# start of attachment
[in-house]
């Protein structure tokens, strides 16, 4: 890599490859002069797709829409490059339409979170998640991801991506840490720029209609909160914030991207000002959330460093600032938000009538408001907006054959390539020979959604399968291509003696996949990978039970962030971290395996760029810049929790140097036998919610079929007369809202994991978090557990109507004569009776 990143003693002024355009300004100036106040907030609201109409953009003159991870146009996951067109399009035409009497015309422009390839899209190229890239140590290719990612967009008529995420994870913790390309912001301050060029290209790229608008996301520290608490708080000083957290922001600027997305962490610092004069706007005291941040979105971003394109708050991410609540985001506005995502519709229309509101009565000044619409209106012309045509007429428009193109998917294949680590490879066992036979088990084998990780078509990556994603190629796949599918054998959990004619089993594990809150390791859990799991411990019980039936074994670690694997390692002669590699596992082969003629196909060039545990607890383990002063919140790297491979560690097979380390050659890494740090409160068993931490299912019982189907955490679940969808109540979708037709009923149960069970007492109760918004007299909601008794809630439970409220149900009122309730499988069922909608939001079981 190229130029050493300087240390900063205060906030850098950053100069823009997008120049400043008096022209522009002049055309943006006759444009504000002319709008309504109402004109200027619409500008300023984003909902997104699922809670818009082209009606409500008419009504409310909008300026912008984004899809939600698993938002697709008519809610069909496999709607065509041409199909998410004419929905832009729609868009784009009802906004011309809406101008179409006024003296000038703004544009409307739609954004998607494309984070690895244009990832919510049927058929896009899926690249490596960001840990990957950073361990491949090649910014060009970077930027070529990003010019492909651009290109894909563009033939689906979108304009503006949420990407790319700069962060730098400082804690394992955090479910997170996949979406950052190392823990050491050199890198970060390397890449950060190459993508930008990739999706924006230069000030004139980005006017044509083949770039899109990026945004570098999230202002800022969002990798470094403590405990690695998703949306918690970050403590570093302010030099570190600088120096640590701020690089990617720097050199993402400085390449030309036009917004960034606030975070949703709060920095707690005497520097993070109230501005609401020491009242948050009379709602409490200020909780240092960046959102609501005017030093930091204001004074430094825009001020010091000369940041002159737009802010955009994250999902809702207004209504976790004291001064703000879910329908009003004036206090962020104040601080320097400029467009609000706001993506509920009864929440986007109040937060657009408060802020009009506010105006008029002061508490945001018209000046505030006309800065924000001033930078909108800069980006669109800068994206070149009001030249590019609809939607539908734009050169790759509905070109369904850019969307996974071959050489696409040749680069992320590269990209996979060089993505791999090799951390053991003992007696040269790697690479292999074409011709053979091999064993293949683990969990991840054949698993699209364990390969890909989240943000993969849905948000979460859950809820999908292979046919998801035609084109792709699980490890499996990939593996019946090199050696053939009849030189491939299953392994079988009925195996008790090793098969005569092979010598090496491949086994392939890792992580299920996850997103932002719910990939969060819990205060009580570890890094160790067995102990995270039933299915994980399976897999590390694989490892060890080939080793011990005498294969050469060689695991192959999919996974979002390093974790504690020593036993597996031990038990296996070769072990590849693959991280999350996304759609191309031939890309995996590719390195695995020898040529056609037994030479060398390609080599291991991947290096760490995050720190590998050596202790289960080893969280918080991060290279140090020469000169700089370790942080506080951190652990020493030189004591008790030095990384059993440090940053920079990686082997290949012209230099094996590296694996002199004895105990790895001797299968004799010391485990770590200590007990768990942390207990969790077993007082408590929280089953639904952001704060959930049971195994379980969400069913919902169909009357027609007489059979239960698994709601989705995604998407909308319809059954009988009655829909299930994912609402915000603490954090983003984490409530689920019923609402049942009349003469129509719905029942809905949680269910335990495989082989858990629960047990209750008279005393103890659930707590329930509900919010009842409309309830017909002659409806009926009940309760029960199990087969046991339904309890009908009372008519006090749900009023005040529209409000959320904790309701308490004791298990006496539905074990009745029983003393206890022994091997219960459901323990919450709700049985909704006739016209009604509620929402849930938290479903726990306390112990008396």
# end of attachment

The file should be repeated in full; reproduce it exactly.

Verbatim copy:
[in-house]
């Protein structure tokens, strides 16, 4: 890599490859002069797709829409490059339409979170998640991801991506840490720029209609909160914030991207000002959330460093600032938000009538408001907006054959390539020979959604399968291509003696996949990978039970962030971290395996760029810049929790140097036998919610079929007369809202994991978090557990109507004569009776 990143003693002024355009300004100036106040907030609201109409953009003159991870146009996951067109399009035409009497015309422009390839899209190229890239140590290719990612967009008529995420994870913790390309912001301050060029290209790229608008996301520290608490708080000083957290922001600027997305962490610092004069706007005291941040979105971003394109708050991410609540985001506005995502519709229309509101009565000044619409209106012309045509007429428009193109998917294949680590490879066992036979088990084998990780078509990556994603190629796949599918054998959990004619089993594990809150390791859990799991411990019980039936074994670690694997390692002669590699596992082969003629196909060039545990607890383990002063919140790297491979560690097979380390050659890494740090409160068993931490299912019982189907955490679940969808109540979708037709009923149960069970007492109760918004007299909601008794809630439970409220149900009122309730499988069922909608939001079981 190229130029050493300087240390900063205060906030850098950053100069823009997008120049400043008096022209522009002049055309943006006759444009504000002319709008309504109402004109200027619409500008300023984003909902997104699922809670818009082209009606409500008419009504409310909008300026912008984004899809939600698993938002697709008519809610069909496999709607065509041409199909998410004419929905832009729609868009784009009802906004011309809406101008179409006024003296000038703004544009409307739609954004998607494309984070690895244009990832919510049927058929896009899926690249490596960001840990990957950073361990491949090649910014060009970077930027070529990003010019492909651009290109894909563009033939689906979108304009503006949420990407790319700069962060730098400082804690394992955090479910997170996949979406950052190392823990050491050199890198970060390397890449950060190459993508930008990739999706924006230069000030004139980005006017044509083949770039899109990026945004570098999230202002800022969002990798470094403590405990690695998703949306918690970050403590570093302010030099570190600088120096640590701020690089990617720097050199993402400085390449030309036009917004960034606030975070949703709060920095707690005497520097993070109230501005609401020491009242948050009379709602409490200020909780240092960046959102609501005017030093930091204001004074430094825009001020010091000369940041002159737009802010955009994250999902809702207004209504976790004291001064703000879910329908009003004036206090962020104040601080320097400029467009609000706001993506509920009864929440986007109040937060657009408060802020009009506010105006008029002061508490945001018209000046505030006309800065924000001033930078909108800069980006669109800068994206070149009001030249590019609809939607539908734009050169790759509905070109369904850019969307996974071959050489696409040749680069992320590269990209996979060089993505791999090799951390053991003992007696040269790697690479292999074409011709053979091999064993293949683990969990991840054949698993699209364990390969890909989240943000993969849905948000979460859950809820999908292979046919998801035609084109792709699980490890499996990939593996019946090199050696053939009849030189491939299953392994079988009925195996008790090793098969005569092979010598090496491949086994392939890792992580299920996850997103932002719910990939969060819990205060009580570890890094160790067995102990995270039933299915994980399976897999590390694989490892060890080939080793011990005498294969050469060689695991192959999919996974979002390093974790504690020593036993597996031990038990296996070769072990590849693959991280999350996304759609191309031939890309995996590719390195695995020898040529056609037994030479060398390609080599291991991947290096760490995050720190590998050596202790289960080893969280918080991060290279140090020469000169700089370790942080506080951190652990020493030189004591008790030095990384059993440090940053920079990686082997290949012209230099094996590296694996002199004895105990790895001797299968004799010391485990770590200590007990768990942390207990969790077993007082408590929280089953639904952001704060959930049971195994379980969400069913919902169909009357027609007489059979239960698994709601989705995604998407909308319809059954009988009655829909299930994912609402915000603490954090983003984490409530689920019923609402049942009349003469129509719905029942809905949680269910335990495989082989858990629960047990209750008279005393103890659930707590329930509900919010009842409309309830017909002659409806009926009940309760029960199990087969046991339904309890009908009372008519006090749900009023005040529209409000959320904790309701308490004791298990006496539905074990009745029983003393206890022994091997219960459901323990919450709700049985909704006739016209009604509620929402849930938290479903726990306390112990008396």